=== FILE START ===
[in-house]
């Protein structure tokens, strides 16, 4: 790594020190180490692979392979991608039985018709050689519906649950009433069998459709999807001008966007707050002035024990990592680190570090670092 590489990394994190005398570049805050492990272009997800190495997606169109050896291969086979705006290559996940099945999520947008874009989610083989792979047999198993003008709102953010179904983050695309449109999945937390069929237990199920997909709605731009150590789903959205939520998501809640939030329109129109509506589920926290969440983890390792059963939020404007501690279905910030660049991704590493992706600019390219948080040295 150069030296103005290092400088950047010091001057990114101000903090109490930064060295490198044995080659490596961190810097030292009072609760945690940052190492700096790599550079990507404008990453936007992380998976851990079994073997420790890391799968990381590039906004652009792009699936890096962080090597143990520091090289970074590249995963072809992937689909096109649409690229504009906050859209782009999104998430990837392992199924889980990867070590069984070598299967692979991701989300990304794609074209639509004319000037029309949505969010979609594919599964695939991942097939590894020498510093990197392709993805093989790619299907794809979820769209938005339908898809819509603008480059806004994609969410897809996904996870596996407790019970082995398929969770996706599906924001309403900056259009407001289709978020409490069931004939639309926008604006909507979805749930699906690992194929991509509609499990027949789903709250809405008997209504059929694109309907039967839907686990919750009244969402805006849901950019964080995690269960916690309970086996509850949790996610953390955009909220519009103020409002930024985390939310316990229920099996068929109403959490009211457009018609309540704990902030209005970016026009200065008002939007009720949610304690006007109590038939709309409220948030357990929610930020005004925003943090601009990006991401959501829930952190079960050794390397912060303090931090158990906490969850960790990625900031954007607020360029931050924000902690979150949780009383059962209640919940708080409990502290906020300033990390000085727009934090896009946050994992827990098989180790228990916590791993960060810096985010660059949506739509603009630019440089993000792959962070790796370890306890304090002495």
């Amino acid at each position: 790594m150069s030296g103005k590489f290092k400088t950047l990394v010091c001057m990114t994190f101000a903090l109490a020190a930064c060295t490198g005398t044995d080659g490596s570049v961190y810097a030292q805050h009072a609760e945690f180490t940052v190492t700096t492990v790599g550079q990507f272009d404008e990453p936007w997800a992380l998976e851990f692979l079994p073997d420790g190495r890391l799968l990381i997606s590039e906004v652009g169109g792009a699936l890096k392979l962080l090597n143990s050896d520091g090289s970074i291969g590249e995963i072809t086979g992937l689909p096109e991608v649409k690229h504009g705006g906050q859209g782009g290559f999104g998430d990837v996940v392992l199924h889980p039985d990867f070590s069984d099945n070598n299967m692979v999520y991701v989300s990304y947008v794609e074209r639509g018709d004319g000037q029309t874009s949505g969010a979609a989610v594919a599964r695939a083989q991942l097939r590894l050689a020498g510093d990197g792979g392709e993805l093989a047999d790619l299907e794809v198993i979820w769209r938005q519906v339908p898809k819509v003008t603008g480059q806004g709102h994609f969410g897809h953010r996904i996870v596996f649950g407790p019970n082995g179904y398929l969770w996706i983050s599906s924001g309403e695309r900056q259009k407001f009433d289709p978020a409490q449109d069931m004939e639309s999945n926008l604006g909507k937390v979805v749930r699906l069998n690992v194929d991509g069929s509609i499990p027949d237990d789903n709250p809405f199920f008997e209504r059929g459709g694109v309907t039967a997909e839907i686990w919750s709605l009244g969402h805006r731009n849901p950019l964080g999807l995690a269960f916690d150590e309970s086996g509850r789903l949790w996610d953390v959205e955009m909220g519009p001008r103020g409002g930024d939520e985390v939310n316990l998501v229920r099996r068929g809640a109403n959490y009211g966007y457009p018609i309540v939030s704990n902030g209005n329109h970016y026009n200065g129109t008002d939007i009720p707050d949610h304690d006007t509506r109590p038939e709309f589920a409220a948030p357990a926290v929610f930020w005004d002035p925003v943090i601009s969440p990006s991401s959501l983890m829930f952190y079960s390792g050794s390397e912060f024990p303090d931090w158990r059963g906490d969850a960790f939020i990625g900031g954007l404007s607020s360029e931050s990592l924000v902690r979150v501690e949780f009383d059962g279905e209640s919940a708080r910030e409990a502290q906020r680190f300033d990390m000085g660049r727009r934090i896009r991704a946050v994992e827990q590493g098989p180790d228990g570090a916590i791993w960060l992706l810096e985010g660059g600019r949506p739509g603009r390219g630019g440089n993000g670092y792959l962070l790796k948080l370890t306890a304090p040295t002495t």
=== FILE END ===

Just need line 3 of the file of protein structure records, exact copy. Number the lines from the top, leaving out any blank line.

């Amino acid at each position: 790594m150069s030296g103005k590489f290092k400088t950047l990394v010091c001057m990114t994190f101000a903090l109490a020190a930064c060295t490198g005398t044995d080659g490596s570049v961190y810097a030292q805050h009072a609760e945690f180490t940052v190492t700096t492990v790599g550079q990507f272009d404008e990453p936007w997800a992380l998976e851990f692979l079994p073997d420790g190495r890391l799968l990381i997606s590039e906004v652009g169109g792009a699936l890096k392979l962080l090597n143990s050896d520091g090289s970074i291969g590249e995963i072809t086979g992937l689909p096109e991608v649409k690229h504009g705006g906050q859209g782009g290559f999104g998430d990837v996940v392992l199924h889980p039985d990867f070590s069984d099945n070598n299967m692979v999520y991701v989300s990304y947008v794609e074209r639509g018709d004319g000037q029309t874009s949505g969010a979609a989610v594919a599964r695939a083989q991942l097939r590894l050689a020498g510093d990197g792979g392709e993805l093989a047999d790619l299907e794809v198993i979820w769209r938005q519906v339908p898809k819509v003008t603008g480059q806004g709102h994609f969410g897809h953010r996904i996870v596996f649950g407790p019970n082995g179904y398929l969770w996706i983050s599906s924001g309403e695309r900056q259009k407001f009433d289709p978020a409490q449109d069931m004939e639309s999945n926008l604006g909507k937390v979805v749930r699906l069998n690992v194929d991509g069929s509609i499990p027949d237990d789903n709250p809405f199920f008997e209504r059929g459709g694109v309907t039967a997909e839907i686990w919750s709605l009244g969402h805006r731009n849901p950019l964080g999807l995690a269960f916690d150590e309970s086996g509850r789903l949790w996610d953390v959205e955009m909220g519009p001008r103020g409002g930024d939520e985390v939310n316990l998501v229920r099996r068929g809640a109403n959490y009211g966007y457009p018609i309540v939030s704990n902030g209005n329109h970016y026009n200065g129109t008002d939007i009720p707050d949610h304690d006007t509506r109590p038939e709309f589920a409220a948030p357990a926290v929610f930020w005004d002035p925003v943090i601009s969440p990006s991401s959501l983890m829930f952190y079960s390792g050794s390397e912060f024990p303090d931090w158990r059963g906490d969850a960790f939020i990625g900031g954007l404007s607020s360029e931050s990592l924000v902690r979150v501690e949780f009383d059962g279905e209640s919940a708080r910030e409990a502290q906020r680190f300033d990390m000085g660049r727009r934090i896009r991704a946050v994992e827990q590493g098989p180790d228990g570090a916590i791993w960060l992706l810096e985010g660059g600019r949506p739509g603009r390219g630019g440089n993000g670092y792959l962070l790796k948080l370890t306890a304090p040295t002495t």